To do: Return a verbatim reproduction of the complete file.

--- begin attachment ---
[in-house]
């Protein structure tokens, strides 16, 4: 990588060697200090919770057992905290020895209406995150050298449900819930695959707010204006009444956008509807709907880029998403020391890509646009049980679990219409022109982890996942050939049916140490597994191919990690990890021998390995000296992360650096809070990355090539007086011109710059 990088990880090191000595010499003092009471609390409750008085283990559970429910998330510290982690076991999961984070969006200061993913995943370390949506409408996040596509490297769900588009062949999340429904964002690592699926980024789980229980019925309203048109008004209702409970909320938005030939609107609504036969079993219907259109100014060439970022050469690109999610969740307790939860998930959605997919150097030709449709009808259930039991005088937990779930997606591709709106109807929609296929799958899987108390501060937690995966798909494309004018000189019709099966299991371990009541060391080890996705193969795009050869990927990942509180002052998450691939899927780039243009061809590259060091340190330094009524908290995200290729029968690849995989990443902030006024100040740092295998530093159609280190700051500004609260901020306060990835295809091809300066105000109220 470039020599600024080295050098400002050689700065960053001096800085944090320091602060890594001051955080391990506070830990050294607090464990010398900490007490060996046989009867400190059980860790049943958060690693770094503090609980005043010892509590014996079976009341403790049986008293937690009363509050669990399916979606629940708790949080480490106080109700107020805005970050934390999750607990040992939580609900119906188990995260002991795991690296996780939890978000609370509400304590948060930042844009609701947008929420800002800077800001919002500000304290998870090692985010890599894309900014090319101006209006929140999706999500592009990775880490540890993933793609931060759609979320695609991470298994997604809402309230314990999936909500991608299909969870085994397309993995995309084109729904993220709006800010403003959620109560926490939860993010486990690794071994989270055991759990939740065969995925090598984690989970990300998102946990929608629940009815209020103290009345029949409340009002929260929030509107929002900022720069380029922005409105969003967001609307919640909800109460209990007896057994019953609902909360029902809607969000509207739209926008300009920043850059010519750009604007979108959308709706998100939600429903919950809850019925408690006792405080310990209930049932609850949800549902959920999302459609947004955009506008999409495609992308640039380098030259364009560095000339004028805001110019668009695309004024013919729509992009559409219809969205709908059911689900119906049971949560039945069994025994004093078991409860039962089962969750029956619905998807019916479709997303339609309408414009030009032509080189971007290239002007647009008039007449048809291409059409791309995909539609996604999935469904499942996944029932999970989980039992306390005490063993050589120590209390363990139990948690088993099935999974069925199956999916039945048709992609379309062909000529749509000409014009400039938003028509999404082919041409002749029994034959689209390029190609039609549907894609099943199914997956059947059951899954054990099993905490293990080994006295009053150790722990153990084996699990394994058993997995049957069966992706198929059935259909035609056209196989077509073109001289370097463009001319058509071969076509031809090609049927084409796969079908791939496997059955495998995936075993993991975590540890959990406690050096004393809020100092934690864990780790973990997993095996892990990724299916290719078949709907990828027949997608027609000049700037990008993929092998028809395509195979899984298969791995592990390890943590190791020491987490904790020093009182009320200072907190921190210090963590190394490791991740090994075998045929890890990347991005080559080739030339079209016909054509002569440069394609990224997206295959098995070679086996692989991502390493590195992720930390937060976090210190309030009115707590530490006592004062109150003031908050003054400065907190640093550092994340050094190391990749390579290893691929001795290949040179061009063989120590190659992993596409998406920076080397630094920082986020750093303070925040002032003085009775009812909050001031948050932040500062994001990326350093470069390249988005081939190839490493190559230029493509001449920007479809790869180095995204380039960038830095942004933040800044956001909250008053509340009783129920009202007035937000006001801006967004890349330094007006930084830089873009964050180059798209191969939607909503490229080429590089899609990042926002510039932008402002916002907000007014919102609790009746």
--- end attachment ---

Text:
[in-house]
């Protein structure tokens, strides 16, 4: 990588060697200090919770057992905290020895209406995150050298449900819930695959707010204006009444956008509807709907880029998403020391890509646009049980679990219409022109982890996942050939049916140490597994191919990690990890021998390995000296992360650096809070990355090539007086011109710059 990088990880090191000595010499003092009471609390409750008085283990559970429910998330510290982690076991999961984070969006200061993913995943370390949506409408996040596509490297769900588009062949999340429904964002690592699926980024789980229980019925309203048109008004209702409970909320938005030939609107609504036969079993219907259109100014060439970022050469690109999610969740307790939860998930959605997919150097030709449709009808259930039991005088937990779930997606591709709106109807929609296929799958899987108390501060937690995966798909494309004018000189019709099966299991371990009541060391080890996705193969795009050869990927990942509180002052998450691939899927780039243009061809590259060091340190330094009524908290995200290729029968690849995989990443902030006024100040740092295998530093159609280190700051500004609260901020306060990835295809091809300066105000109220 470039020599600024080295050098400002050689700065960053001096800085944090320091602060890594001051955080391990506070830990050294607090464990010398900490007490060996046989009867400190059980860790049943958060690693770094503090609980005043010892509590014996079976009341403790049986008293937690009363509050669990399916979606629940708790949080480490106080109700107020805005970050934390999750607990040992939580609900119906188990995260002991795991690296996780939890978000609370509400304590948060930042844009609701947008929420800002800077800001919002500000304290998870090692985010890599894309900014090319101006209006929140999706999500592009990775880490540890993933793609931060759609979320695609991470298994997604809402309230314990999936909500991608299909969870085994397309993995995309084109729904993220709006800010403003959620109560926490939860993010486990690794071994989270055991759990939740065969995925090598984690989970990300998102946990929608629940009815209020103290009345029949409340009002929260929030509107929002900022720069380029922005409105969003967001609307919640909800109460209990007896057994019953609902909360029902809607969000509207739209926008300009920043850059010519750009604007979108959308709706998100939600429903919950809850019925408690006792405080310990209930049932609850949800549902959920999302459609947004955009506008999409495609992308640039380098030259364009560095000339004028805001110019668009695309004024013919729509992009559409219809969205709908059911689900119906049971949560039945069994025994004093078991409860039962089962969750029956619905998807019916479709997303339609309408414009030009032509080189971007290239002007647009008039007449048809291409059409791309995909539609996604999935469904499942996944029932999970989980039992306390005490063993050589120590209390363990139990948690088993099935999974069925199956999916039945048709992609379309062909000529749509000409014009400039938003028509999404082919041409002749029994034959689209390029190609039609549907894609099943199914997956059947059951899954054990099993905490293990080994006295009053150790722990153990084996699990394994058993997995049957069966992706198929059935259909035609056209196989077509073109001289370097463009001319058509071969076509031809090609049927084409796969079908791939496997059955495998995936075993993991975590540890959990406690050096004393809020100092934690864990780790973990997993095996892990990724299916290719078949709907990828027949997608027609000049700037990008993929092998028809395509195979899984298969791995592990390890943590190791020491987490904790020093009182009320200072907190921190210090963590190394490791991740090994075998045929890890990347991005080559080739030339079209016909054509002569440069394609990224997206295959098995070679086996692989991502390493590195992720930390937060976090210190309030009115707590530490006592004062109150003031908050003054400065907190640093550092994340050094190391990749390579290893691929001795290949040179061009063989120590190659992993596409998406920076080397630094920082986020750093303070925040002032003085009775009812909050001031948050932040500062994001990326350093470069390249988005081939190839490493190559230029493509001449920007479809790869180095995204380039960038830095942004933040800044956001909250008053509340009783129920009202007035937000006001801006967004890349330094007006930084830089873009964050180059798209191969939607909503490229080429590089899609990042926002510039932008402002916002907000007014919102609790009746």